Parental Rights in Florida
Resolution Supporting the PRA
We did it! Thanks in part to your support, Florida adopted a resolution calling on Congress to pass the Parental Rights Amendment. In 2011, Rep. Coley and Sen. Flores introduced HM 557/SM 954. The memorial passed both houses by an overwhelming majority. (Learn more about state resolutions.)
Florida Parental Rights News
Coming January 26 to Vero Beach: An Evening with Parental Rights Florida
It’s one night only, and you’re invited! Parental Rights Florida and the Parental Rights Foundation are hosting “An Evening with Parental Rights Florida” next Thursday, January 26, from 6:30 to 8:30 pm at the Kings Baptist Church, 3235 58th Avenue in Vero Beach. Parental Rights Foundation president Will Estrada will be the keynote speaker for…
Past News Items:
2011 - We did it! Thanks in part to your support, Florida called on Congress to pass the Parental Rights Amendment. Rep. Coley and Sen. Flores introduced HM 557/SM 954, calling on Congress to pass the Parental Rights Amendment. The memorial passed both houses by an overwhelming majority.
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Volunteer in Florida
Florida State Law and Parental Rights
We did it! Thanks in part to your support, as of July 1, 2021, parental rights are protected as a fundamental right in the Florida Parents Bill of Rights. This law provides (in part):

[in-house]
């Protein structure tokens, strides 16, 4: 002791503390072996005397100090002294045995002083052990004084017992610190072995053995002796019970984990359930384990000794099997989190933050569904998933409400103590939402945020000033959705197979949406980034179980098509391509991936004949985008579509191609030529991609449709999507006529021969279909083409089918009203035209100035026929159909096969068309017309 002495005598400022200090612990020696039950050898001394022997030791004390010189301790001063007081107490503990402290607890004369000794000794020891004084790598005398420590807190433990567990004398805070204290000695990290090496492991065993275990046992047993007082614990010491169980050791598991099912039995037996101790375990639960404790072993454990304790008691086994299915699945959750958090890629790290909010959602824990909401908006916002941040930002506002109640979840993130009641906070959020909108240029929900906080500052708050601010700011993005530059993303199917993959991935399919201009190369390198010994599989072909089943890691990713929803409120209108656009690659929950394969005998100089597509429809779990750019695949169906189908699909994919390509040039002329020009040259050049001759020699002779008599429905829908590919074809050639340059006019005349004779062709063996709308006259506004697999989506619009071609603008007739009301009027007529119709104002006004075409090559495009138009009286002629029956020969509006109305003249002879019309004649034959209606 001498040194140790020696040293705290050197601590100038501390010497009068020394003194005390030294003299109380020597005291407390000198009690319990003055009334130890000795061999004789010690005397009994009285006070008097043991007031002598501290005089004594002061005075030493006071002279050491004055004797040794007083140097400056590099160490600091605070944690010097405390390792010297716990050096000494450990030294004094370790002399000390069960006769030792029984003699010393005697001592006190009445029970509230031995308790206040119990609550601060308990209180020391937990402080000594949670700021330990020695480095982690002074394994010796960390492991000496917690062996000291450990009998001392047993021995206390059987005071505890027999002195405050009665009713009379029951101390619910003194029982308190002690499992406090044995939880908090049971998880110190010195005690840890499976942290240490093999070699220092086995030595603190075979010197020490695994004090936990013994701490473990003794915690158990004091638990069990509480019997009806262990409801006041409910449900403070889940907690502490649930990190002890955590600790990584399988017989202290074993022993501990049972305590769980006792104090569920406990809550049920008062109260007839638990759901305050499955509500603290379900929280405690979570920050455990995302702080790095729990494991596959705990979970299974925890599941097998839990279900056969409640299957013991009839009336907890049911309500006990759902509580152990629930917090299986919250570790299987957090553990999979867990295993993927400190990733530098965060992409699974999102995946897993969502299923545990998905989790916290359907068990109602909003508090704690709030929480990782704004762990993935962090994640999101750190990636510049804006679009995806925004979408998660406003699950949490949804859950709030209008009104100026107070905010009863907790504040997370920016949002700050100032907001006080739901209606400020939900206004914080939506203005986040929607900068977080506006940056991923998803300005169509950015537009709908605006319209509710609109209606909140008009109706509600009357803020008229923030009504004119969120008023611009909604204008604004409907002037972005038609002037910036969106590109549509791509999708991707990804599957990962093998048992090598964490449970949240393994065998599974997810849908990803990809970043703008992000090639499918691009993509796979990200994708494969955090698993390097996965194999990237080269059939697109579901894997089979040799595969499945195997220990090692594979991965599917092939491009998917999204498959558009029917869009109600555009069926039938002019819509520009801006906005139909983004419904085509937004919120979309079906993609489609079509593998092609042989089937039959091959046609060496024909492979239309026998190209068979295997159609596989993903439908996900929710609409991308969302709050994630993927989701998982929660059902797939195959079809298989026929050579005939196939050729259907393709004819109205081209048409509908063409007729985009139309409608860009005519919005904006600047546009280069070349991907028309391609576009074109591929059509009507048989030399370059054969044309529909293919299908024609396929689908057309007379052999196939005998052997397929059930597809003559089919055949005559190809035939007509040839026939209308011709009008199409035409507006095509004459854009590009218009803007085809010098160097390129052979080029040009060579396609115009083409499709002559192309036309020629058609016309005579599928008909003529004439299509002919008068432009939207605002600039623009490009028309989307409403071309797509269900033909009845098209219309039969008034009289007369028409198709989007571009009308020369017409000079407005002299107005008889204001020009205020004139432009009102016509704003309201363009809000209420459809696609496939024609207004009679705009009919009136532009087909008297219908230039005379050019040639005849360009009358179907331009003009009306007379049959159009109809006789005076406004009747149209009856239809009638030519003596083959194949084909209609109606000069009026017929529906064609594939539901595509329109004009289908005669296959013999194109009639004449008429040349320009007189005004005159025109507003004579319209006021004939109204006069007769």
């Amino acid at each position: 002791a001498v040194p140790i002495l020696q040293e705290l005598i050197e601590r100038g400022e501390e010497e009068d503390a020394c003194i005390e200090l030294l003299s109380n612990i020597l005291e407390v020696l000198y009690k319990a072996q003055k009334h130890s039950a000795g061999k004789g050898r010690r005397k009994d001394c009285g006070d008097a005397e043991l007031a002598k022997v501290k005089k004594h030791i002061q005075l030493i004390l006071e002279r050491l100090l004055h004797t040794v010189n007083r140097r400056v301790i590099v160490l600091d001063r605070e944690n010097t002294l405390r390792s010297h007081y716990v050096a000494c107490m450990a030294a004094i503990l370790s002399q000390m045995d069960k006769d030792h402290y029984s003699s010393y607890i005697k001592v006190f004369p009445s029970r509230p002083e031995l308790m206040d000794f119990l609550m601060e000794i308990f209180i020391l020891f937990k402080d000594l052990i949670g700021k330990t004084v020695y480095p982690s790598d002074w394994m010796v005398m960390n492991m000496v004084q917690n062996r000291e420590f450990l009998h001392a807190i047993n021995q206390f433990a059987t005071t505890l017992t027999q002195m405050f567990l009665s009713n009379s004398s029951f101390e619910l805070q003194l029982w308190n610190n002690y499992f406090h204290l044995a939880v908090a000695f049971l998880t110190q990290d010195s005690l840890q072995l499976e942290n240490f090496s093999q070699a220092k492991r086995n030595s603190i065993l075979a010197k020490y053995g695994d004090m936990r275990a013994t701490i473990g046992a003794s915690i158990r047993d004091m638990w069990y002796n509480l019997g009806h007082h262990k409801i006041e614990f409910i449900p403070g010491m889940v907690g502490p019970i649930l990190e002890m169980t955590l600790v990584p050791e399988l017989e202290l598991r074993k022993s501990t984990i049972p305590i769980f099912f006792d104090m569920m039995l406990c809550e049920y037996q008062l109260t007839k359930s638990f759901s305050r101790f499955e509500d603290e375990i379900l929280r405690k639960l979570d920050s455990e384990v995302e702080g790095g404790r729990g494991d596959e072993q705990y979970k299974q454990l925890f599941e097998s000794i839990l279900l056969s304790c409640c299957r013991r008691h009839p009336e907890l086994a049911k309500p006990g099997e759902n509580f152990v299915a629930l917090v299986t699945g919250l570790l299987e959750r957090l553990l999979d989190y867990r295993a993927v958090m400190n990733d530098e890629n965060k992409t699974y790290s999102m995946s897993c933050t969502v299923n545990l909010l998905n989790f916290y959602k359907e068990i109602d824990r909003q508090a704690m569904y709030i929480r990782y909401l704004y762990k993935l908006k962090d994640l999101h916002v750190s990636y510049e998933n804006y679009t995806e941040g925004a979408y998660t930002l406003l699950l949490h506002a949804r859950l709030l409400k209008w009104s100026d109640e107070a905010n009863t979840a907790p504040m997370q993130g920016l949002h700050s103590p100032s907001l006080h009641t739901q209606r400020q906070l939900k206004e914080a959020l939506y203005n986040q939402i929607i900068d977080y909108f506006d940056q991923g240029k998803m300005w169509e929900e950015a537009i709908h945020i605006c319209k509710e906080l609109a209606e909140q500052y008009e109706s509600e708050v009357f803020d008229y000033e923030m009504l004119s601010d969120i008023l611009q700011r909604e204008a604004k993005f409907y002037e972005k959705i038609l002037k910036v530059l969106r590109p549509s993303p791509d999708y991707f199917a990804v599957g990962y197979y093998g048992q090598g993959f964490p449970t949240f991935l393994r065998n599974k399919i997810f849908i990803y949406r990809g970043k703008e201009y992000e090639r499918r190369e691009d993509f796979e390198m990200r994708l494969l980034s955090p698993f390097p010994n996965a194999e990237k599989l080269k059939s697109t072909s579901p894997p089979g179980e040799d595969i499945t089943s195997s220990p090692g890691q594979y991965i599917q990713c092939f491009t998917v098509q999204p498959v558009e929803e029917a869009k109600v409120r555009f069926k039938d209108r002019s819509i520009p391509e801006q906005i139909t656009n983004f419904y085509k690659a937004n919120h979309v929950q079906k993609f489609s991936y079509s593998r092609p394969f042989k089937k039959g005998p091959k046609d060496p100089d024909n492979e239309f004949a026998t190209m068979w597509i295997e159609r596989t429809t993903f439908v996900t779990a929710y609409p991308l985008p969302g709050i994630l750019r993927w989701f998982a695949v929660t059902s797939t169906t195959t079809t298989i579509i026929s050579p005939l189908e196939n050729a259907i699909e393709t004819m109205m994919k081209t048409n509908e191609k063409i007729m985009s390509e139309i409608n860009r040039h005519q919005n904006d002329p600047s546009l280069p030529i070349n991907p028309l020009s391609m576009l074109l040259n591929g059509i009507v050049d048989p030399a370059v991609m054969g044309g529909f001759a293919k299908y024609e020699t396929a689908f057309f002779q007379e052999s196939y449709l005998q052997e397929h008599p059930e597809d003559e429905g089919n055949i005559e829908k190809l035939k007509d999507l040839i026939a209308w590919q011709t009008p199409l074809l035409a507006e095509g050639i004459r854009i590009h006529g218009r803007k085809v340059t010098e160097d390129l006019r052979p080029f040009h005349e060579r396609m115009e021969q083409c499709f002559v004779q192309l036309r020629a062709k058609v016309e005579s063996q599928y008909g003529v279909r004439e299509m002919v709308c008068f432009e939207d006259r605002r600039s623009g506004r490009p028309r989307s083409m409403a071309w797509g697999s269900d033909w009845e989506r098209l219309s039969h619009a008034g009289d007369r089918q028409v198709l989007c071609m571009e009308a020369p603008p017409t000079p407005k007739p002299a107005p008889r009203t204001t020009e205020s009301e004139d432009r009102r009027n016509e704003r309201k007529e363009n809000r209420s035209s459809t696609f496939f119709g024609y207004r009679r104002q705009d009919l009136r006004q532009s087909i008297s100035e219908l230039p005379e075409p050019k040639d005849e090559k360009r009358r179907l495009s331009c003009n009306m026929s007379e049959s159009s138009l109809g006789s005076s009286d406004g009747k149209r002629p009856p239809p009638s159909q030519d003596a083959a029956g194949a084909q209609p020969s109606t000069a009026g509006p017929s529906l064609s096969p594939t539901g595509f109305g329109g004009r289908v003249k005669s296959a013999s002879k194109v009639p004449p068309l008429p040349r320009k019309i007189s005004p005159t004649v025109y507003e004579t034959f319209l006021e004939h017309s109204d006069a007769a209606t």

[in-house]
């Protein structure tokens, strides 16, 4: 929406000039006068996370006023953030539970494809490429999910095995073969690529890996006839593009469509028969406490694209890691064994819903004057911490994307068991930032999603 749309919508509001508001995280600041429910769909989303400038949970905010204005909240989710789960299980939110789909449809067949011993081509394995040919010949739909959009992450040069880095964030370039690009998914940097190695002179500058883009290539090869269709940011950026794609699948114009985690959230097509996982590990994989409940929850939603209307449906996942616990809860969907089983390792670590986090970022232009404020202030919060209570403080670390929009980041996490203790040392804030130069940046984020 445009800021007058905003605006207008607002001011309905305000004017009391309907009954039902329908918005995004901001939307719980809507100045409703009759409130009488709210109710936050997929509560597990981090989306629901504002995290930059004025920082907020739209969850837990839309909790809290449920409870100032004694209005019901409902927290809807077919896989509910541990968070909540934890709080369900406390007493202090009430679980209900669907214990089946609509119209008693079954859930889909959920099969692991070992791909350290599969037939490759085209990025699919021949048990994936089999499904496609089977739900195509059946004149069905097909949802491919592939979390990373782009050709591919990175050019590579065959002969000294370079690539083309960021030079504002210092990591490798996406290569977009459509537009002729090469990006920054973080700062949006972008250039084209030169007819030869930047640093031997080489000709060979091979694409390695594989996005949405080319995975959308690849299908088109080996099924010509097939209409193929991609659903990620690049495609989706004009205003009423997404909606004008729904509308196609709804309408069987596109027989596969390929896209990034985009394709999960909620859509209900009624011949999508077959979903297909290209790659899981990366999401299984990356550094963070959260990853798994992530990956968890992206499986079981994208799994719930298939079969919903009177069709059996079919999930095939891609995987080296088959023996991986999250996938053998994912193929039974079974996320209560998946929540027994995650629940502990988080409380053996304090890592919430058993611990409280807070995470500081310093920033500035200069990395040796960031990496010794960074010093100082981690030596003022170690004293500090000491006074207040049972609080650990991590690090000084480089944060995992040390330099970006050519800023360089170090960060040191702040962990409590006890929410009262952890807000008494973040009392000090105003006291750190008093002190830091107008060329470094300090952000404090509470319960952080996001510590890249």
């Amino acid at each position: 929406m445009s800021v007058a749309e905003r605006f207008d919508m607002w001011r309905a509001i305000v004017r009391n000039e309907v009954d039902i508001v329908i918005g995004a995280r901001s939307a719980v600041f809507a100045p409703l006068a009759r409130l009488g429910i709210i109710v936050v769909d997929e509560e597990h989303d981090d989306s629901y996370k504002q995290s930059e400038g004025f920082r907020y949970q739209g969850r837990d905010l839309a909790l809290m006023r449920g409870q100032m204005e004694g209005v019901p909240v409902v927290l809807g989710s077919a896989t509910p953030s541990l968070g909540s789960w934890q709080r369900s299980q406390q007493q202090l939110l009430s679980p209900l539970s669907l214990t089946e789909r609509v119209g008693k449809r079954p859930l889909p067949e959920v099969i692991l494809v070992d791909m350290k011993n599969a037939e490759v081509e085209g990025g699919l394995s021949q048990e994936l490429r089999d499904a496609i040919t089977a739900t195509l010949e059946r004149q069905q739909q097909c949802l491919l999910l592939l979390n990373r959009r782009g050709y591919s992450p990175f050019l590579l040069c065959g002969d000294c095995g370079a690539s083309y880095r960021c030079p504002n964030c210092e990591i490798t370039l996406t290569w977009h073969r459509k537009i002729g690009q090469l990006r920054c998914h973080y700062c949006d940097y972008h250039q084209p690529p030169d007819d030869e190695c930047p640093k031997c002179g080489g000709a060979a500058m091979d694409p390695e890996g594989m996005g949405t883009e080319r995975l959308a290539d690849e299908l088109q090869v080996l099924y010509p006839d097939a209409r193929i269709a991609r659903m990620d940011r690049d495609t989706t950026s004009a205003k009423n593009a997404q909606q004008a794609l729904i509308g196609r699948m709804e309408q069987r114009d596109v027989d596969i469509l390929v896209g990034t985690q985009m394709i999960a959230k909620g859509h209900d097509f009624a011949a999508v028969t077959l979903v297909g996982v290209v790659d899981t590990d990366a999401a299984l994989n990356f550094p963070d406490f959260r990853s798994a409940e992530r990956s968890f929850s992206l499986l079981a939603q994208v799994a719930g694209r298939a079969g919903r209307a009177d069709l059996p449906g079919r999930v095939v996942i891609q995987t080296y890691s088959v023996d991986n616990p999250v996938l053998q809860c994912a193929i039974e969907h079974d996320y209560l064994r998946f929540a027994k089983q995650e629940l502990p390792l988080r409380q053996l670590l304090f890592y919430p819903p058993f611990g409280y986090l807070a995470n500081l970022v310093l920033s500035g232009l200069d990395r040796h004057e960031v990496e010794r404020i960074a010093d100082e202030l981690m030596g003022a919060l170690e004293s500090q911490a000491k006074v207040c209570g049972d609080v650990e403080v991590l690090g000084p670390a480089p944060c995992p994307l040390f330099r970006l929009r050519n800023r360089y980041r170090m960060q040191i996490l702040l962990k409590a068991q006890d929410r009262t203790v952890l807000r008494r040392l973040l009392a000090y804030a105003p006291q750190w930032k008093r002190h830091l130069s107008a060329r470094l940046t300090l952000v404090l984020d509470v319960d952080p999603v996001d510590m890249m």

1014.03 Infringement of parental rights.—The state, any of its political subdivisions, any other governmental entity, or any other institution may not infringe on the fundamental rights of a parent to direct the upbringing, education, health care, and mental health of his or her minor child without demonstrating that such action is reasonable and necessary to achieve a compelling state interest and that such action is narrowly tailored and is not otherwise served by a less restrictive means.
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Florida Courts and Parental Rights
"Strict Scrutiny" Applied to Parental Rights
N.B. v. Florida Department of Children and Families (Florida 3rd District Court of Appeal, 2016):
"When a statute impinges on a fundamental liberty interest, such as parenting ones child, we must analyze the constitutionality of the statute under a strict scrutiny standard. Fla. Dep’t of Children & Families v. F.L., , 607 (Fla. 2004) 'To withstand strict scrutiny, a law must be necessary to promote a compelling governmental interest and must be narrowly tailored to advance that interest.' State v. J.P., 907 So. 2d1101, 1109 (Fla. 2004)."
However, this precedent is subject to change.